During an age of hyper-authenticity; where artists are increasingly rewarded for showcasing themselves at their barest and most unvarnished, St ‘Annie Clark’ Vincent has made a career out of shifting between personas; inhabiting them for brief periods of time before shedding them like a second skin. ‘Daddy’s Home’ achieves an almost oxymoronic feat: Clark takes on yet another persona – this time, a 70s pinup – while simultaneously producing her most personal – and, at times, even autobiographical record.
‘Daddy’s Home’ comes after years of increasing tabloid intrusion into Clark’s life; after her relationship with Cara Delevingne attracted a newfound media spotlight, the media revealed that Clark’s father had spent much of the last decade incarcerated. ‘Daddy’s Home’ is St Vincent’s first record released in the wake of his release.
Only the album’s title track touches directly on her father’s release; a confessional, sonically subdued track, that recounts signing “autographs in the visitation room” and contains reflections like “you did some time, well I did some time too” and “we’re all born innocent, but some good saints get screwed”. Clark’s understandable expressions of sympathy for her father is one of the most human, relatable, but also brave moments on the album – considering how every statement she has made on her father’s imprisonment has attracted furious social media response.
No other track on ‘Daddy’s Home’ is as straightforwardly auto-biographical, but contrary to what some have said, the album is anything but “impersonal” or “hollow”. ‘Pay Your Way in Pain’ alludes more generally to her father’s release, but also pinpoints specific, unanchored moments of anxiety – over immense, claustrophobic production, Clark sings of being penniless in an empty store in a style reminiscent of Marina’s ‘Obsessions’.
‘Daddy’s Home’s greatest moments occurs when Clark takes ordinary moments and breaks them down in uncomfortable detail; ‘Down and Out Downtown’ chronicles the highs, lows and morning after of a night-out, while ‘At the Holiday Party’ recounts an experience when the narrator notices the truth behind a façade of happiness (“I saw your face cracking / Smiles and smoke and screens”) . She wonders if the old friend has given up on her dreams (“Did those lights go out on Broadway?”)
Any discussion of ‘Daddy’s Home’ would be lacking without mention of the countless historic cultural references it contains. Across it’s 40+ minutes, the LP name drops Trans icon – and Andy Warhol fascination – Candy Darling, Joni Mitchell, Nina Simone – and her civil rights anthem ‘Mississippi Goddam’ – and, Tori Amos – specifically her heart-wrenching song about rape ‘Me and a Gun’. The last three of these references all occur on one track – ‘The Melting of The Sun’. While some have pondered whether the countless cultural references reduce the emotional potency and personal nature of the album, ‘The Melting of The Sun’ provides a strong-counter argument; instead using these references as a means to reflect on the significance – and role – of Clark’s music (“But me, I never cried / To tell the truth, I lied”, “Who am I tryna be? A benzo beauty queen?”). The albums most sombre track – ‘Candy Darling’ – offers a similarly strong counter-argument; with Clark painstakingly painting an image of Darling “waving from the latest uptown train” as she departs to Heaven; it’s a subtlety subversive, and inclusive, image in a world where the LGBT+ community is often left out of positive religious narratives.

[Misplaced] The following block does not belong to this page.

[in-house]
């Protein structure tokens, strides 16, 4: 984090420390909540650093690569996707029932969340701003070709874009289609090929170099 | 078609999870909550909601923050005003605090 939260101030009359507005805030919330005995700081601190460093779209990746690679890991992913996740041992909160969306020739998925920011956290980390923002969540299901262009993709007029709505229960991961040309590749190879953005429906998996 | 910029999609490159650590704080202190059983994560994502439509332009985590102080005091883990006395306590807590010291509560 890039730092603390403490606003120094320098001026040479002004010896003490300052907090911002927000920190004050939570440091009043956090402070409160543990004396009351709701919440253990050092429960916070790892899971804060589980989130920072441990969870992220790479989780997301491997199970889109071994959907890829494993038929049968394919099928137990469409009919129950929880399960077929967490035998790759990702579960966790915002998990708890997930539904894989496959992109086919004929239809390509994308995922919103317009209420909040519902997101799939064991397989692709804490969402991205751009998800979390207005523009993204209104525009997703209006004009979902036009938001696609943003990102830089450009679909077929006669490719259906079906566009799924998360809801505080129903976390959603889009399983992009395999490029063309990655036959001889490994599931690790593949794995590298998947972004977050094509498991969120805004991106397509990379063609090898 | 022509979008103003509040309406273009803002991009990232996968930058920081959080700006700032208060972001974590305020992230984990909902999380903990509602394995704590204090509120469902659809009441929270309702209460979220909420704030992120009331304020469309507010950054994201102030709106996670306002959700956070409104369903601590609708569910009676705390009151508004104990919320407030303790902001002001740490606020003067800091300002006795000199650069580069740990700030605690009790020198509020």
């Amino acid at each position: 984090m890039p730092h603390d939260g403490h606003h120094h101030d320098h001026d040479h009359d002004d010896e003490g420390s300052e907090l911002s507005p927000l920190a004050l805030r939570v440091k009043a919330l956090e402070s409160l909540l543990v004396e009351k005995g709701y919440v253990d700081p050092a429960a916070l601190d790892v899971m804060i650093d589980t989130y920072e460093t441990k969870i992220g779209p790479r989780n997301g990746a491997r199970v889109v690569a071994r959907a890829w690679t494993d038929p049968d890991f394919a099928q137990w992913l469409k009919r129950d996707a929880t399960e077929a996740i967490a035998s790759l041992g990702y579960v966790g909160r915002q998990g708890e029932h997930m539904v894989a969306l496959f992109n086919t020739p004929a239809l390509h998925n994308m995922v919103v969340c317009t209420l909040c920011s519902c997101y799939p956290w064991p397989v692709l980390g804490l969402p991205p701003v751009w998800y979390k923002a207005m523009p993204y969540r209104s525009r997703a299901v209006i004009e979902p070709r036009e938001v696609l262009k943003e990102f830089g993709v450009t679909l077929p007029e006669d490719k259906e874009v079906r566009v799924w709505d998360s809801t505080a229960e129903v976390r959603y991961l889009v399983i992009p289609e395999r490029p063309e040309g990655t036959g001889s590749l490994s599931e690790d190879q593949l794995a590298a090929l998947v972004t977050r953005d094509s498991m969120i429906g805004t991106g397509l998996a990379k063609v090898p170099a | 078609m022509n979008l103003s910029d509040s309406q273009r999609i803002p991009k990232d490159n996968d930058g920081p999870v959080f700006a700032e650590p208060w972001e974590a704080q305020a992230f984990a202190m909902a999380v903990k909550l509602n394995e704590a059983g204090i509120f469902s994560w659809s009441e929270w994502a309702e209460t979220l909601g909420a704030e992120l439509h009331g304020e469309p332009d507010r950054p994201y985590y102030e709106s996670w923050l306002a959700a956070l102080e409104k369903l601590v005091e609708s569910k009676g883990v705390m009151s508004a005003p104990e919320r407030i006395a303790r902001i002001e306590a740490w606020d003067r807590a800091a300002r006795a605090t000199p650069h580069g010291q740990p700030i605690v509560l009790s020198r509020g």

Similarly subversive is album-highlight ‘My Baby Wants a Baby’; where the narrator deals with the prospect of having a child for the first time. An inversion of the gender roles of ‘9 to 5’, Clark confesses she wants “play guitar all day” and “make all my meals in the microwave”. The track alternates between the strikingly personal and confessional (“What in the world would my baby say? / I got your eyes and your mistakes”) to the societal: “Won’t have no streets named after me / Won’t even have your sympathy / No one will scream that song I made / Won’t throw no roses on my grave / They’ll just look at me and say / “Where’s your baby?””
Elsewhere, the album is more straightforwardly personal. ‘The Laughing Man’ is an ode to a late childhood friend that recounts old memories (“Half pipes and Playstations”), but is underpinned by a darkness of it’s truth. In the first verse, Clark says she “can hear the angels weeping” and says of the chirping birds, they’re “singing like the day is perfect / But to me they sound psychotic”. Later she recounts “suicidal ideation” and contains the albums standout lyric: “left all of your guitars to me / But I can’t play”. The idea of St Vincent – widely regarded as one of the greatest living guitar players – being left too emotionally paralysed to play is a quietly heart-breaking one.
The album’s most definitive artistic statement however, is the Pink Floyd-esque ‘Live In The Dream’ – a psychedelic, six-and-a-half minute deep cut that reflects on Clark’s celebrity and personas and acts as a warning to not get lost in the grandeur and unreality of it all. As it unfolds, slowly – and increasingly, disorienting – the track becomes a world unto itself.
Ultimately, ‘Daddy’s Home’ – while hardly utilising the most unique sound – is still a definitive statement. Utterly indebted to the past, ‘Daddy’s Home’ sees St Vincent sound freer and more vulnerable than ever before – the end result being a highlight of her extensive, phenomenal discography.
Best Tracks: Pay Your Way In Pain, Live In The Dream, The Melting of The Sun, The Laughing Man, Down, My Baby Wants a Baby, At The Holiday Party, Candy Darling
Worst Tracks: they’re all good, idk…..but ‘Daddy’s Home’